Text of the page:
I feel like I should have more interesting things to say about this story, but at the moment it just feels good to see it published.


Assertiveness

A quote, from Jhumpa Lahiri:

“And yet writing stories is one of the most assertive things a person can do. Fiction is an act of willfulness, a deliberate effort to reconceive, to rearrange, to reconstitute nothing short of reality itself. Even among the most reluctant and doubtful of writers, this willfulness must emerge. Being a writer means taking the leap from listening to saying, “Listen to me.””

It’s a curiosity to me how I stopped writing for so many years, and started again writing something very different from I once had. I think both stopping and starting stemmed completely from willfulness, from my need to find it.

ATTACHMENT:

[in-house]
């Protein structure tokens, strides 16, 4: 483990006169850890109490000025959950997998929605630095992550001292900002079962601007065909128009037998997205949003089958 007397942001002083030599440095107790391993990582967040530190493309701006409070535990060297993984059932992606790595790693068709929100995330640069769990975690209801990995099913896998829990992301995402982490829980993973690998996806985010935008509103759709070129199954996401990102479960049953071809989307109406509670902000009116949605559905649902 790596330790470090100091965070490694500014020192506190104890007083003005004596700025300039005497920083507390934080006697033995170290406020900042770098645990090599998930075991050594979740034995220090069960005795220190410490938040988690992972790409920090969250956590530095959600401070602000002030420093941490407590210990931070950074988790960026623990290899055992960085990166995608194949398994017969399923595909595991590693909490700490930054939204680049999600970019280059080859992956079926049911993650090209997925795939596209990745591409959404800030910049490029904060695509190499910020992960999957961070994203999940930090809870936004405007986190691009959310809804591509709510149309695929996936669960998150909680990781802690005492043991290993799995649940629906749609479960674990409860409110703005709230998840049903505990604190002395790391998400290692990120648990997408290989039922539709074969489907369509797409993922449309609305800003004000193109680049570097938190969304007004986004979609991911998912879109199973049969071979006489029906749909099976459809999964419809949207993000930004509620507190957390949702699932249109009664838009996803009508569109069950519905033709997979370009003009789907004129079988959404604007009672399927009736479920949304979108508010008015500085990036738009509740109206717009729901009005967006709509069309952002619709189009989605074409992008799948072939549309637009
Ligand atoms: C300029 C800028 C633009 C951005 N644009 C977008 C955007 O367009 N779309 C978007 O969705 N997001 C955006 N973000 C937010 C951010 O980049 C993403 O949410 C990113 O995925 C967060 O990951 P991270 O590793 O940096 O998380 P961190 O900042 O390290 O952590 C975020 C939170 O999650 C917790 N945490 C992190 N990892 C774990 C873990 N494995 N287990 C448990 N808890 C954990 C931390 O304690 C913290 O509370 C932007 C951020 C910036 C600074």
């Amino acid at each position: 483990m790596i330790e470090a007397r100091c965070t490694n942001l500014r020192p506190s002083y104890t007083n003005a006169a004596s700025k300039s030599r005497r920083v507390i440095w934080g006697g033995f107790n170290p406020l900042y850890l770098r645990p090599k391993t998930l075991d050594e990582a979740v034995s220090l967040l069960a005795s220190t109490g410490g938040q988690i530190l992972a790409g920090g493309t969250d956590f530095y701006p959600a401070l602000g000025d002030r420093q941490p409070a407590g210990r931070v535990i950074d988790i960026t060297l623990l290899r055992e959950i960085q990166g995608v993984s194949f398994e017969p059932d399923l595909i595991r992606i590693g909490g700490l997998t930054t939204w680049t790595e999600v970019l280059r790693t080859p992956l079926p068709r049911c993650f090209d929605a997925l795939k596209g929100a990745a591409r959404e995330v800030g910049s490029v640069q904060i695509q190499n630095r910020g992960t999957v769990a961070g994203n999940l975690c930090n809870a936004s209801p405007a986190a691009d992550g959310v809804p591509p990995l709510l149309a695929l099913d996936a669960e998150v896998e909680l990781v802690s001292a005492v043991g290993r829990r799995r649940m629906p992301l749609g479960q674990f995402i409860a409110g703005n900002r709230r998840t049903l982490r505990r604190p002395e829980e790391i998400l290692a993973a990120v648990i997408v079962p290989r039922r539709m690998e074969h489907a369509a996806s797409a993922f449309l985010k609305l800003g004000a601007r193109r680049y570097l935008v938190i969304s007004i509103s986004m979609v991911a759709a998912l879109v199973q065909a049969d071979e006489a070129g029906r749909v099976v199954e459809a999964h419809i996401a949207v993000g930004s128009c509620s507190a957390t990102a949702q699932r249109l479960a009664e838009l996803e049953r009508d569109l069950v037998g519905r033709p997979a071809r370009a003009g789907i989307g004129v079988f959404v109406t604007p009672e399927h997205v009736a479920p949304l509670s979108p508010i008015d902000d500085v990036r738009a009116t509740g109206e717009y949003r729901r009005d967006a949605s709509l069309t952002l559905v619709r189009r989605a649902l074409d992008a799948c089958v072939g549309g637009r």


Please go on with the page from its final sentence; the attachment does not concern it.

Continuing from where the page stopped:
The quote comes from her wonderful personal essay in the New Yorker about becoming a writer, “Trading Stories.” You can read the whole thing here. I thoroughly recommend it. (And yes, it is from last June’s issue, but when you read your New Yorkers as hand-me-downs, your reading schedule is a little slower than most.)


An introduction

You are sixteen.

You’re different from the others in your neighborhood. Your family keeps to itself. You spend nine months of the year at a boarding school by the ocean, one not listed in any school directory. You don’t go there because you choose to, you go there because it’s what you do, what your parents did, what everyone like you does.

Because you are Aware.

Being Aware isn’t something you’ve chosen. It’s just part of you, like the color of your hair, the color of your eyes, the shape of your nose. The way you can see anger, or fear, or desire, as color, as texture, can watch them spread from one person to the next. To you.